An illustration of pencil that is drawing pictures of children growing among plants
(Illustration/Hanna Barczyk)

Equity has become one of those buzzwords that is used often, especially in the field of education, but it’s also a word that’s not widely understood.

As someone who understands the danger of complex topics being reduced to meaningless slogans — like “No Child Left Behind” — I’d like to offer a straightforward definition of the term and some clear ideas on how we can make it a reality for more kids in America.

Put most simply, when we refer to equity in education, we are compelled to acknowledge that to successfully educate all children, we must acknowledge their differences, build on their strengths and respond to needs — the ones in the classroom as well as their nonacademic social, psychological and emotional needs.

If we embrace this goal, then we must recognize that to educate all students, we first must know them. We must understand how they learn, what their interests and motivations are, and the hardships and challenges that they and their families must contend with. It also helps to know about their hopes and aspirations if we want to tap into their motivation.

The more we know about the students we serve, the more we’ll know about how to serve them.

Put simply: The more we know about the students we serve, the more we’ll know about how to serve them.

“If it’s that simple,” a reasonable person might say, “then why aren’t we doing a better job educating kids?” Actually, we do a fine job educating most affluent kids, especially those who come to school with their basic needs met.

We struggle when educating kids who come to school hungry, sick, poorly housed, in need of eyeglasses or even a hug. In fact, wherever poverty is concentrated in America, it usually turns out that schools and the students they serve typically don’t do very well. It is important to note that this is not because such children cannot learn. Poverty is not a learning disability, and we have considerable evidence that when we embrace equity in education and eliminate barriers to learning, we can serve all kinds of kids.

The simple steps to foster educational equity

Poor children tend to underperform in school because policymakers and educators haven’t devised or implemented plans to meet their needs. In fact, we’ve focused on the wrong things.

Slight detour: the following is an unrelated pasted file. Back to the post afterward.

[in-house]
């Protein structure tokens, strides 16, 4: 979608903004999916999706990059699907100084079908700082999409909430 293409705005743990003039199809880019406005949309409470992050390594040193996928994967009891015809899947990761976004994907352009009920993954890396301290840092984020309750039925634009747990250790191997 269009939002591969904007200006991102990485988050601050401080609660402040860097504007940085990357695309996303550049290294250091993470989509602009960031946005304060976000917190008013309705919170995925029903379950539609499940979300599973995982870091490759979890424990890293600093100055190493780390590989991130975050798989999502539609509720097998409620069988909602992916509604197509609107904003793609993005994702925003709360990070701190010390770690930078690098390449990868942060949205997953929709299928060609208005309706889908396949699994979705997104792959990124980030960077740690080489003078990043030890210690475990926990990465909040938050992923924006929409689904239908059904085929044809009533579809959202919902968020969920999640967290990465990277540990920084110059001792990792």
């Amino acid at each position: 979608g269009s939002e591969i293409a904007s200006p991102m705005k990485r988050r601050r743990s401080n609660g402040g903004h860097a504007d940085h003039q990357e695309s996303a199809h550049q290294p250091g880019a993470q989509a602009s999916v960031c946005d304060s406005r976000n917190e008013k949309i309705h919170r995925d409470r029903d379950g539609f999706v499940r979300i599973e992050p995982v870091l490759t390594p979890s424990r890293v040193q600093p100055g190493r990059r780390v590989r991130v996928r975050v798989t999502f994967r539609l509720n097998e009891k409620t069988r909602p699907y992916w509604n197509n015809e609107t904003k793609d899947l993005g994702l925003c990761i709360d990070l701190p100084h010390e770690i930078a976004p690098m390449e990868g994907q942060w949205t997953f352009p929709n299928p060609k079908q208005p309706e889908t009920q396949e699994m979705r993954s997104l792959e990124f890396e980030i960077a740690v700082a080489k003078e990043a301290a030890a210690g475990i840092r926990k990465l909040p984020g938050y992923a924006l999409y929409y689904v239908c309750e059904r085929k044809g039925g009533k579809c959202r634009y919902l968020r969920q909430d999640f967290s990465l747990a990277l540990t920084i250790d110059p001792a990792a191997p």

If we focus on creating the right conditions, we have strong evidence that all children, regardless of their income, race, language or circumstances, can learn and achieve.

We have known for some time that the kids with the greatest needs are typically the most difficult to serve. Throughout America, too often we fail to address their social, psychological and emotional needs, and we compound the challenge by focusing narrowly on academic achievement as measured by test scores. The good news is that if we focus on creating the right conditions, we have strong evidence that all children, regardless of their income, race, language or circumstances, can learn and achieve.

The challenge our policymakers haven’t been very good at addressing is ensuring that we create conditions in schools that are conducive to learning and healthy human development. This is actually not as difficult as it might seem.

As an analogy, I would suggest that we think about children the way we think about vegetables growing in a garden (I also happen to be a gardener). Every good gardener knows that if your veggies aren’t growing, you need to make sure that the right conditions are in place. They must receive sufficient water, adequate sunlight and fertilizer, and you must be attentive to pest control. In our classrooms, the essential conditions are safety, inclusion, stimulation and social and emotional support. When these conditions are present, children thrive — and they learn.

This is how we advance equity in education: by ensuring that the conditions essential to good teaching and learning are in place at every school for every child. We can do this. We’ve got to generate the will to make it happen.

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